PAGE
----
Learning to Draw - The Basic Forms | Bethany Lindell | Skillshare

Learning to Draw - The Basic Forms

Bethany Lindell, Author & Artist

Learning to Draw - The Basic Forms

Bethany Lindell, Author & Artist

Play Speed
  • 0.5x
  • 1x (Normal)
  • 1.25x
  • 1.5x
  • 2x
8 Lessons (1h 19m)
    • 1. Introduction

      2:48
    • 2. Drawing Tools & Tips

      11:14
    • 3. The Cube

      15:35
    • 4. The Cylinder

      12:56
    • 5. The Cone

      10:39
    • 6. The Sphere

      11:11
    • 7. It All Takes Form

      12:42
    • 8. Cherry Picking Your First Still Life

      2:18
  • --
  • Beginner level
  • Intermediate level
  • Advanced level
  • All levels
  • Beg/Int level
  • Int/Adv level

Community Generated

The level is determined by a majority opinion of students who have reviewed this class. The teacher's recommendation is shown until at least 5 student responses are collected.

495

Students

5

Projects

About This Class

Absolute beginners welcome!

So you want to learn how to draw more than stick figures? Then welcome to Learning to Draw! We'll start by building your foundations using the four basic forms - the cube, cylinder, cone, and sphere. These are one of the most important keys to learning how to draw what you see. I'll take you step by step through each shape, as well as demonstrate how you can use these simple shapes to draw more complex figures and objects.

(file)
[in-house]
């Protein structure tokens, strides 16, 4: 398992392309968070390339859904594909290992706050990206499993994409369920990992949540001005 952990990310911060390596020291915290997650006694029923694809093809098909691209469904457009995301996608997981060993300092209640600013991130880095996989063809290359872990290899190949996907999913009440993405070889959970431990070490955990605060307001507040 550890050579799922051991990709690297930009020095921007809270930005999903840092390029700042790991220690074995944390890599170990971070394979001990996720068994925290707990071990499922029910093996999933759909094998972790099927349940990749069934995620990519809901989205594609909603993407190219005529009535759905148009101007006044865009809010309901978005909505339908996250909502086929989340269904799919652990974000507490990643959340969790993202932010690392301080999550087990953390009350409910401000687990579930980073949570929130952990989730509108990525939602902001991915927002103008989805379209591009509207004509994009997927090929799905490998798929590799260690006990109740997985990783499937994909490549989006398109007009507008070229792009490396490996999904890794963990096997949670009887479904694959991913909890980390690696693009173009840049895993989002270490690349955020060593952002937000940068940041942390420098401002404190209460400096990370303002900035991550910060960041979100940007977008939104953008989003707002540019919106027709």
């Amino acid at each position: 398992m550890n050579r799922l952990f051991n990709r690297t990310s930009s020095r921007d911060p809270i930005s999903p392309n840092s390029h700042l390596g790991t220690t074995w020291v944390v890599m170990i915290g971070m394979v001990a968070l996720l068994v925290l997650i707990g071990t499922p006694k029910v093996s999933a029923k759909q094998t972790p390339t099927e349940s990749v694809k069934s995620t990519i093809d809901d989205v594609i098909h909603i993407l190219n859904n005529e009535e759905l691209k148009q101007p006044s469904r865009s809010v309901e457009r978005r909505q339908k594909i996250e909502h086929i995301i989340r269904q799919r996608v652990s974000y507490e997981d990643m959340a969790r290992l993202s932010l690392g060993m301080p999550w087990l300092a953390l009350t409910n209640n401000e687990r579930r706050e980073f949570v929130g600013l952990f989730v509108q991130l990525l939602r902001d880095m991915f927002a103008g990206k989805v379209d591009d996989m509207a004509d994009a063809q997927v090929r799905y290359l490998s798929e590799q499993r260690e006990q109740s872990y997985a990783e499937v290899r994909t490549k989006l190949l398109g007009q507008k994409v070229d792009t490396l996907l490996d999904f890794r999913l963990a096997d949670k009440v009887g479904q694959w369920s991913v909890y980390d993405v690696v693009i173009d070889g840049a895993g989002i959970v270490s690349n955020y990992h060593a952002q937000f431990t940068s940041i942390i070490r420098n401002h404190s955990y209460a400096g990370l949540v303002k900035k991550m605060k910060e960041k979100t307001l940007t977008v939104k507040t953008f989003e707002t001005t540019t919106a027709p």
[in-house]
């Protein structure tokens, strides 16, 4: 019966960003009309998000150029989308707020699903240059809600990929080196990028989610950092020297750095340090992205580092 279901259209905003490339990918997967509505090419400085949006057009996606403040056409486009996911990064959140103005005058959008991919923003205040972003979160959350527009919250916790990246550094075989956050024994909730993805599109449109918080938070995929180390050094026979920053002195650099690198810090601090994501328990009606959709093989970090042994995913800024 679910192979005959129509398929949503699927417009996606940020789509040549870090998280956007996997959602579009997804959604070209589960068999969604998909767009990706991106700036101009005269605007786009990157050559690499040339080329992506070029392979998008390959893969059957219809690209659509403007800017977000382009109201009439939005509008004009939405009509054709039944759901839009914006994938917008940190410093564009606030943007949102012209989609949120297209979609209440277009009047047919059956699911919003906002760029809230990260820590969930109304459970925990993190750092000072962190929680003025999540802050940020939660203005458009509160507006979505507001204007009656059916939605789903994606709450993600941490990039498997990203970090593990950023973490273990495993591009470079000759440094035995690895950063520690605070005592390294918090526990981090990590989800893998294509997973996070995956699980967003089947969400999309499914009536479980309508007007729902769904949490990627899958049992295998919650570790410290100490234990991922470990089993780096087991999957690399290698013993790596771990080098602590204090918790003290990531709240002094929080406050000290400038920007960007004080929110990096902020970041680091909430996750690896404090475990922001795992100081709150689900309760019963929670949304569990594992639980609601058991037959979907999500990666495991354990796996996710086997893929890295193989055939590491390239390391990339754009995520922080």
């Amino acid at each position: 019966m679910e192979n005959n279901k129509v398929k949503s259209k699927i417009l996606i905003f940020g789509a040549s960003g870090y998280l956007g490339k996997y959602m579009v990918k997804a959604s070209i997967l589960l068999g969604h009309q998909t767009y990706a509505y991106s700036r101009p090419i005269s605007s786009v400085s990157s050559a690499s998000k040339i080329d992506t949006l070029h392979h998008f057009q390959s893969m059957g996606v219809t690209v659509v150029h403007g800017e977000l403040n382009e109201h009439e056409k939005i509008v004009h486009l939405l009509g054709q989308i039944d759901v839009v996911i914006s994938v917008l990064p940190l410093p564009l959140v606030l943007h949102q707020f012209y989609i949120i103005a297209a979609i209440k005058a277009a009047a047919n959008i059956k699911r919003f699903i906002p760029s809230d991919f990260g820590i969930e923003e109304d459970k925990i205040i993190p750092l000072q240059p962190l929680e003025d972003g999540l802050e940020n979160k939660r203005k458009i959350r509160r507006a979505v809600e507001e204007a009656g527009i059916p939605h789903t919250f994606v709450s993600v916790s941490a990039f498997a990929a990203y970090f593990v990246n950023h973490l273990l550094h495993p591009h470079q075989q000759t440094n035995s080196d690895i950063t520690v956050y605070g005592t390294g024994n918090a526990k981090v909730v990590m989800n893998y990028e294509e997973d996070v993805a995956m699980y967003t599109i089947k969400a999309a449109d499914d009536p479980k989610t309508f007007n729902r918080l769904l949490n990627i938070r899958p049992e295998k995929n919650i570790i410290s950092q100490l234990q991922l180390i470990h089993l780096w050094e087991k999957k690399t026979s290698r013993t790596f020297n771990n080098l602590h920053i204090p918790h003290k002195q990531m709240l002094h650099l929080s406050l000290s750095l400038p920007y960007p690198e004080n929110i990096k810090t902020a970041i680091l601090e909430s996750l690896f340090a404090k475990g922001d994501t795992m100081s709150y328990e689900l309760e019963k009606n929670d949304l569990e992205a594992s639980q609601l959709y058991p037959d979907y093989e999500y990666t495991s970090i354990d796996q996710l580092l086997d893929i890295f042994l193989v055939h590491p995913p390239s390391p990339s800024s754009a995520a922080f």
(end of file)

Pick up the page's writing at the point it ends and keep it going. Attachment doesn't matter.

Find me on social media and at my website through the links on my profile page!

Credits:

Intro music - "Snowing" by Peter Rudenko

Photos used in It All Takes Form were downloaded off of Shutterstock

Meet Your Teacher

Teacher Profile Image

Bethany Lindell

Author & Artist

Teacher

An artist currently working as an art teacher in Texas, Bethany focuses on teaching the basics of color and art to inexperienced students, while sometimes dipping her brush into more intermediate ideas. She is also an author with experience planning, plotting, and editing novels, such as The Girl Gingerbread in the Woods of Winter White and The Hybridian Way.